In Itbayat, I loved seeing manual tools like those below still being treasured and used daily, and they took me back to the summer holidays of my childhood with my grandmother in Northern Luzon.
That lad sitting there witnessing the conversion of maize kernels into grits and later sieved to separate the flour, see below, will not have the problem urban children have of not knowing the natural origin of the common foods they eat. I remember a similar mill grinding glutinous rice grains into flour that my grandmother would later turn into delicious snacks. Rice sheaves from the farm would be unravelled and the husk pounded to release the grains on a mortar not too different from the ones below.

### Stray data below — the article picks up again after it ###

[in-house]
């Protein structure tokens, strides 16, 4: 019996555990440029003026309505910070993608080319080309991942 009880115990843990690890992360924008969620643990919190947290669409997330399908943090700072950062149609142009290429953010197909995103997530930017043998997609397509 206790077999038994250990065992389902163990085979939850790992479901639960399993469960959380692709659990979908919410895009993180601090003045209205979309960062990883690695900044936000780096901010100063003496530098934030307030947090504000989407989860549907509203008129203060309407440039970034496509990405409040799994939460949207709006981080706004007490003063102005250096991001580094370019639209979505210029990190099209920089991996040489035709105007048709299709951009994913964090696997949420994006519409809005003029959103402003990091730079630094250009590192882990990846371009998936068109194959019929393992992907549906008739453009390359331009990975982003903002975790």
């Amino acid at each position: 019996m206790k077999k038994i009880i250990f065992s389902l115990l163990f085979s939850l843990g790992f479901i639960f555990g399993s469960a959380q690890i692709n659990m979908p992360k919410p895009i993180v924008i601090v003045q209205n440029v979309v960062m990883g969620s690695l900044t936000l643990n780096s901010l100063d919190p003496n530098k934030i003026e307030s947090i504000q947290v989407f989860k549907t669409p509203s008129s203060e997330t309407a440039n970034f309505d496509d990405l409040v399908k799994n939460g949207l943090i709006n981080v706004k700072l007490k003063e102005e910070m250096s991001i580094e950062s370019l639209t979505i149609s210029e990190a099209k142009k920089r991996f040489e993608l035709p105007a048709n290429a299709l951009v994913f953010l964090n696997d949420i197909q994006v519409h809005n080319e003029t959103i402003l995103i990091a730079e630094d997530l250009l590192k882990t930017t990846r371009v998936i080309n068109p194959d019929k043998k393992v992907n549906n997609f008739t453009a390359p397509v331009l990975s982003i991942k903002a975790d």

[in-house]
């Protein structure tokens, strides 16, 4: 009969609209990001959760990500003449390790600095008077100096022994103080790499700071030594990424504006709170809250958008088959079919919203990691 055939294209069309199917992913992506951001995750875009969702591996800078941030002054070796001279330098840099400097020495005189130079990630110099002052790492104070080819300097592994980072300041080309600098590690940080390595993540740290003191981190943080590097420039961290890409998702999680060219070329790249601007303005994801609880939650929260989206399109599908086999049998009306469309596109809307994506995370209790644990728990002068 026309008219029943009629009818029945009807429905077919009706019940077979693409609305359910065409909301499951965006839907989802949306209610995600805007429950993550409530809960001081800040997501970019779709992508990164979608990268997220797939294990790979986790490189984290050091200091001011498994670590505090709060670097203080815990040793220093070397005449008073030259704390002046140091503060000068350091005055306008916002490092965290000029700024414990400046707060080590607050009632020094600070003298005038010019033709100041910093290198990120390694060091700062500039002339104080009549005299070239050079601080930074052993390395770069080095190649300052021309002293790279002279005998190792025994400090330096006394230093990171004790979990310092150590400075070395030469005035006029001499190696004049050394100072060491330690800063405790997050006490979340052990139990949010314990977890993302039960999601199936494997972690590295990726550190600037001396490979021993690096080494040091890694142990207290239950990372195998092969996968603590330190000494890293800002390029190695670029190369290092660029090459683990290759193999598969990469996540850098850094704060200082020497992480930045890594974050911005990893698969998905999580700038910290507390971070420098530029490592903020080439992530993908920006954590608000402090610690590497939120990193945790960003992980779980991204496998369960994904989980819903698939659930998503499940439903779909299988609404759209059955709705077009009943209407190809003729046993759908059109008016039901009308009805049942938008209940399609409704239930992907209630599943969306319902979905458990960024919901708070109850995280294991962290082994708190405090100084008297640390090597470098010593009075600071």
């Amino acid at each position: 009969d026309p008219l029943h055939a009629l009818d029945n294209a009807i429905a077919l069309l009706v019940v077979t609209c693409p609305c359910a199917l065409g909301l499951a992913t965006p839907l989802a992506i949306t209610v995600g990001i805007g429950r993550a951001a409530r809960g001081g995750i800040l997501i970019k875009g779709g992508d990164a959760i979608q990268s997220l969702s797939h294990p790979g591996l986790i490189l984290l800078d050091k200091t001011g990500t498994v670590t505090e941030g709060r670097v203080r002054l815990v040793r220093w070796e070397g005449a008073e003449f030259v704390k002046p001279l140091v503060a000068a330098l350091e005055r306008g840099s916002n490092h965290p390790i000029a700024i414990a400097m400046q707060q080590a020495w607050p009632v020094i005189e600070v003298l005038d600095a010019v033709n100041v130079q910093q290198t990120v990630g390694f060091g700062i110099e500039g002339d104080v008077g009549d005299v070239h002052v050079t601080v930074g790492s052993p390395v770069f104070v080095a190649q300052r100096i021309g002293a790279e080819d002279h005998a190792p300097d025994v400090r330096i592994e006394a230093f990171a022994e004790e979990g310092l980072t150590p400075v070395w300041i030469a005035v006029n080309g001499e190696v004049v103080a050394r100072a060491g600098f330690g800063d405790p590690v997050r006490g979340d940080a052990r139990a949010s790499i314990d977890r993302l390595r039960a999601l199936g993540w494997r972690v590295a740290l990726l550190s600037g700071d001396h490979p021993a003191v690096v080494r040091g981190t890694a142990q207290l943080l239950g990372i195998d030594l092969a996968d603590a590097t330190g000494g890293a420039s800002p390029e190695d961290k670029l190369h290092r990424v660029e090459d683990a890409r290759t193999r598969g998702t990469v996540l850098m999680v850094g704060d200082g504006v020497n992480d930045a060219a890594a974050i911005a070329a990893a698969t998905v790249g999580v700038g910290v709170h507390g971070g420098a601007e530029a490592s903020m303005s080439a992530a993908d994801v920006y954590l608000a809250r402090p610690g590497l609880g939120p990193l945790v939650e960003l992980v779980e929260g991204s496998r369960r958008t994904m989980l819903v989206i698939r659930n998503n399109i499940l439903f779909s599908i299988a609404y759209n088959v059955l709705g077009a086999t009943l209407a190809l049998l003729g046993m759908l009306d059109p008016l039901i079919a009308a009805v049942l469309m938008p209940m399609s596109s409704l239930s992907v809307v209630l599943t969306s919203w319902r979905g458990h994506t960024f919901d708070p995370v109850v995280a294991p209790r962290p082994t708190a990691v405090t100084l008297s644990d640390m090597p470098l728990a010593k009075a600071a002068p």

I love these Itbayat diving fins. Although the straps are made of synthetic material — lengths from a split garden hose — I appreciate the ingenious repurposing of what would have been something an urban dweller would have consigned nonchalantly to the trash bin.
These clothes pegs and the finely woven baskets they are in are so much more pleasing to look at and use than the plastic ones that urban dwellers have to be contented with. Please click on the photo below for a larger view.